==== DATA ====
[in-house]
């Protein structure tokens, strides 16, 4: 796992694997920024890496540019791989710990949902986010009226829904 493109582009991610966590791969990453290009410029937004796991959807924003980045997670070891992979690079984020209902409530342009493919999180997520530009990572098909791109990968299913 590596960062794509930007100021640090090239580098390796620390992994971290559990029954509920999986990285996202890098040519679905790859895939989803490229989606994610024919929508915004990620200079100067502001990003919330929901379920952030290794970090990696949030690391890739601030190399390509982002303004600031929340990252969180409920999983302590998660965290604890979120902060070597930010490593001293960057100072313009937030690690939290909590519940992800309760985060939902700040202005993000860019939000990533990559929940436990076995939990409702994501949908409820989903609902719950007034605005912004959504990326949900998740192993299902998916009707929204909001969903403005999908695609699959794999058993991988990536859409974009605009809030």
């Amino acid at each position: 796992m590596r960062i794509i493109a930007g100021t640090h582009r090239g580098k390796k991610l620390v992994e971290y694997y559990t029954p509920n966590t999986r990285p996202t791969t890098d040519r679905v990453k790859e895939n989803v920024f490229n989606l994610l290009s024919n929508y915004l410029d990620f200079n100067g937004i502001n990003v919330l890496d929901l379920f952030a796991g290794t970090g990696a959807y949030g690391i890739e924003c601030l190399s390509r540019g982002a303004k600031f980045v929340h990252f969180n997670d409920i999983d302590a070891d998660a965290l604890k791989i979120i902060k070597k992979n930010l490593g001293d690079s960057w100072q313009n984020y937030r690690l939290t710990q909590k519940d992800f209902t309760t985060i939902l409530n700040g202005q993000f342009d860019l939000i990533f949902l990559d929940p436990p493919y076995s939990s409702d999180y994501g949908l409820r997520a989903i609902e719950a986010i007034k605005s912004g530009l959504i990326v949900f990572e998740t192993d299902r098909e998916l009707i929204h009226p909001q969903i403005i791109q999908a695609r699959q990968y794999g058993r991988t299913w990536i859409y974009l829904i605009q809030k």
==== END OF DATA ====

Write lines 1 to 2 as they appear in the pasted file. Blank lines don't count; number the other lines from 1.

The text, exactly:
[in-house]
């Protein structure tokens, strides 16, 4: 796992694997920024890496540019791989710990949902986010009226829904 493109582009991610966590791969990453290009410029937004796991959807924003980045997670070891992979690079984020209902409530342009493919999180997520530009990572098909791109990968299913 590596960062794509930007100021640090090239580098390796620390992994971290559990029954509920999986990285996202890098040519679905790859895939989803490229989606994610024919929508915004990620200079100067502001990003919330929901379920952030290794970090990696949030690391890739601030190399390509982002303004600031929340990252969180409920999983302590998660965290604890979120902060070597930010490593001293960057100072313009937030690690939290909590519940992800309760985060939902700040202005993000860019939000990533990559929940436990076995939990409702994501949908409820989903609902719950007034605005912004959504990326949900998740192993299902998916009707929204909001969903403005999908695609699959794999058993991988990536859409974009605009809030």